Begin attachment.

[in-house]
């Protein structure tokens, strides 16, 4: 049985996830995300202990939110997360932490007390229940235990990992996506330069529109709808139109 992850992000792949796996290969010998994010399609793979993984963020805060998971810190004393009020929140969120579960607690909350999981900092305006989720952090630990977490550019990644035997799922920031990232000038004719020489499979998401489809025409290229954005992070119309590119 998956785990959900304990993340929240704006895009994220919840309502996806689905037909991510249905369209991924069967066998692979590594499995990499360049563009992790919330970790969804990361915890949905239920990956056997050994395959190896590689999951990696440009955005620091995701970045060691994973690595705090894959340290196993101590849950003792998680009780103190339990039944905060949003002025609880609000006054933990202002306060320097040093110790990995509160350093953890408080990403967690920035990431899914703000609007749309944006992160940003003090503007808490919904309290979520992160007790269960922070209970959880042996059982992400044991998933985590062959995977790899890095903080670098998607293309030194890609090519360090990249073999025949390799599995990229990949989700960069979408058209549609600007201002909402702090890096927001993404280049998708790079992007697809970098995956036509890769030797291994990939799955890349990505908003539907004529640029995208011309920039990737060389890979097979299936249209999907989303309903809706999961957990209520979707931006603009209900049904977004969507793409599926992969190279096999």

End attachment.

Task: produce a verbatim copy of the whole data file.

[in-house]
């Protein structure tokens, strides 16, 4: 049985996830995300202990939110997360932490007390229940235990990992996506330069529109709808139109 992850992000792949796996290969010998994010399609793979993984963020805060998971810190004393009020929140969120579960607690909350999981900092305006989720952090630990977490550019990644035997799922920031990232000038004719020489499979998401489809025409290229954005992070119309590119 998956785990959900304990993340929240704006895009994220919840309502996806689905037909991510249905369209991924069967066998692979590594499995990499360049563009992790919330970790969804990361915890949905239920990956056997050994395959190896590689999951990696440009955005620091995701970045060691994973690595705090894959340290196993101590849950003792998680009780103190339990039944905060949003002025609880609000006054933990202002306060320097040093110790990995509160350093953890408080990403967690920035990431899914703000609007749309944006992160940003003090503007808490919904309290979520992160007790269960922070209970959880042996059982992400044991998933985590062959995977790899890095903080670098998607293309030194890609090519360090990249073999025949390799599995990229990949989700960069979408058209549609600007201002909402702090890096927001993404280049998708790079992007697809970098995956036509890769030797291994990939799955890349990505908003539907004529640029995208011309920039990737060389890979097979299936249209999907989303309903809706999961957990209520979707931006603009209900049904977004969507793409599926992969190279096999």